|Axle has been listed as a level-4 vital article in Technology. If you can improve it, please do. This article has been rated as C-Class.|
|WikiProject Automobiles||(Rated C-class, High-importance)|
Article lacking (2005)
As of today the article is very bad IMO... Ericd 18:55, 13 August 2005 (UTC)
- I pretty much rewrote the whole article last week. I'd like to add some pictures, especially a dump truck with an airlift axle, and something to illustrate tandem axles, because I think some pictures would clarify those concepts better than the text alone. A picture of train axles would be nice too. Kymacpherson 03:50, 2 September 2005 (UTC)
Floating axles vs. semi-floating axles
I have a need for a clear explanation of Floating Axles vs. semi-floating axles or load bearing axles. What effect does this have on tonnage ratings. It is my understanding that to be rated 3/4 or 1 ton, a truck must have a floating axle. This apparently means the axle can't bear the load, but only be used to transmit rotational force while keeping the wheels attached and aligned.
Am I right about this. If you have knowledge in this area, could you please contribute to this article.
The best information that I have found to date is an F-150 forum.
- What you said above is correct. I lack the time to edit the article to incorporate this or find refs and pictures, but you are correct. In floating axle designs, the vehicle weight is not borne by the axle itself. The wheel hub is connected to the axle housing via roller bearings, and the axle itself sits inside the housing and transmits torque via the splines but does not take load that would bend it. — ¾-10 00:28, 14 December 2007 (UTC)
Nomenclature problem on WP re "axle", "spindle", and "shaft"
As of today, the way that WP covers "axle", "spindle", and "shaft" does not match the way those words are used in the U.S. among mechanical engineers, mechanics, or machinists. I can't vouch for UK or Commonwealth usage, but in U.S. usage each of these words is restricted to certain senses, some of which WP does not cover currently. The shafts inside gearboxes are not usually called "axles" in the U.S. "Spindle" to a machinist refers specifically to machine tool spindles, and to mechanics it refers specifically to the forged part that car wheel bearings ride on. I will not have time to revamp this coverage anytime soon, but I wanted to point this out in case anyone with time available can work on fixing it. — ¾-10 00:38, 14 December 2007 (UTC)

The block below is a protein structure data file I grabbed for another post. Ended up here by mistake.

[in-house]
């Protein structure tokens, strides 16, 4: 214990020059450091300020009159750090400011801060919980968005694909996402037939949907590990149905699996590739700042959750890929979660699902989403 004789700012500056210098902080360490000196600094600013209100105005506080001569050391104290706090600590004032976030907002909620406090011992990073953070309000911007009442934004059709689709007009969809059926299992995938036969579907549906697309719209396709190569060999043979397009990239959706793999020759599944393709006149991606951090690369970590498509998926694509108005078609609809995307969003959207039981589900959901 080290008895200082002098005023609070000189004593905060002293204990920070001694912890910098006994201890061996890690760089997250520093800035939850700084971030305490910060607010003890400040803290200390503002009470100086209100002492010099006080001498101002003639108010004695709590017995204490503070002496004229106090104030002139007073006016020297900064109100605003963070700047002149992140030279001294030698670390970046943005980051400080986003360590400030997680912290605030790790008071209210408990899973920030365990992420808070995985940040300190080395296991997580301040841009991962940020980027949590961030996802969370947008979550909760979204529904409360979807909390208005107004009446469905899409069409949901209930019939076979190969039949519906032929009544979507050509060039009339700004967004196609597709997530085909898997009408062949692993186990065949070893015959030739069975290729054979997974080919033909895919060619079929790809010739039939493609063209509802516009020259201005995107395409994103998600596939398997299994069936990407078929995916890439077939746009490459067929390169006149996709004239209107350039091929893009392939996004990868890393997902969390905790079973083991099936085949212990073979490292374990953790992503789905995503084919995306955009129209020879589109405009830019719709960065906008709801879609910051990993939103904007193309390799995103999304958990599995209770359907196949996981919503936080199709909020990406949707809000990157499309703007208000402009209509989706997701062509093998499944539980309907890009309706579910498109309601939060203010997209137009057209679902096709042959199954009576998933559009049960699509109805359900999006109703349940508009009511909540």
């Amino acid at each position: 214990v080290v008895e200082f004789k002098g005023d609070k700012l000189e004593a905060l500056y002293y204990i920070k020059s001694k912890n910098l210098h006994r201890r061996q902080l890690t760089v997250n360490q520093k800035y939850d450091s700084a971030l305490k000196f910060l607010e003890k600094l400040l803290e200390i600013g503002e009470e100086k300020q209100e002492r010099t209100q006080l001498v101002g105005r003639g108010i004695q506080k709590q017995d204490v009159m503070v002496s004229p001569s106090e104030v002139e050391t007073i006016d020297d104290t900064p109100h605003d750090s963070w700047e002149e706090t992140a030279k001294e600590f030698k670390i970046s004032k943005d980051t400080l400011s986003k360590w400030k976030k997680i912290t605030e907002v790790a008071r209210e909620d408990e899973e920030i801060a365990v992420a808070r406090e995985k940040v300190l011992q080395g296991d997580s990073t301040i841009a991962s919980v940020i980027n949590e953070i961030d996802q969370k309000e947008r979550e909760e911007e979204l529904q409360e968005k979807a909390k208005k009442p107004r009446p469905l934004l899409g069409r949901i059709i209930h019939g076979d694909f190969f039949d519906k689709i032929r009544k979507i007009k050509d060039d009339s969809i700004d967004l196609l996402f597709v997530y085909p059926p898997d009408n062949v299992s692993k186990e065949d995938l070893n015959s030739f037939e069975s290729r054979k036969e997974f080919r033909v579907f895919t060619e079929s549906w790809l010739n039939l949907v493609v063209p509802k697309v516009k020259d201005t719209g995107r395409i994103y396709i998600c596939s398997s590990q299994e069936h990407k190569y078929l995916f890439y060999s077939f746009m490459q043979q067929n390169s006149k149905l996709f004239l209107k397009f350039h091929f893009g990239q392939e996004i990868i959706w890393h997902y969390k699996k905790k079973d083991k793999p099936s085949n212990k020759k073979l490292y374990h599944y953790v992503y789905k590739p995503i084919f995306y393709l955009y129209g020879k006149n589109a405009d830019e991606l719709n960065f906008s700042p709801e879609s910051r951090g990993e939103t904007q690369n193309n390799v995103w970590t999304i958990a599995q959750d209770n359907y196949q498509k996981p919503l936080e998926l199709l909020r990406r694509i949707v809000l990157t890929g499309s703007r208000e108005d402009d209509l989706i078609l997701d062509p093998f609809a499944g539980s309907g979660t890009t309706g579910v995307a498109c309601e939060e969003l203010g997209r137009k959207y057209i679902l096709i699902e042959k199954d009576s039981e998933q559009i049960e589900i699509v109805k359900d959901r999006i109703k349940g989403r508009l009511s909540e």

History of lift axles?
This article seems to be in contradiction with both common usage and the article on Live axles. It seems to be claiming that a live axle is always a single solid axle, as in a railroad wheelset, while axles with differentials are "split axles". I can assure you, from many years spent reading Four Wheeler magazine, etc., that "live axle" is commonly used to describe a "solid axle", differential, locker, or not. Reading the article on Live axle, it refers to the fact that a "live" axle is driven, while a "dead" axle is not. It specifically says that such axles are generally equipped with differentials to allow for easier turning. It does NOT say that a "live axle" is one which is fixed on both sides...if anything, "solid axle" seems much more appropriate to that idea. I dare say, for decades most axles made have included differentials, excluding train wheelsets. I dislike seeing contradictory articles on WP, and would be glad to fix it, if not for WP's policy of insisting on references for everything you write, regardless of whether it is already referenced on a different page. =/ .45Colt 21:11, 15 February 2015 (UTC)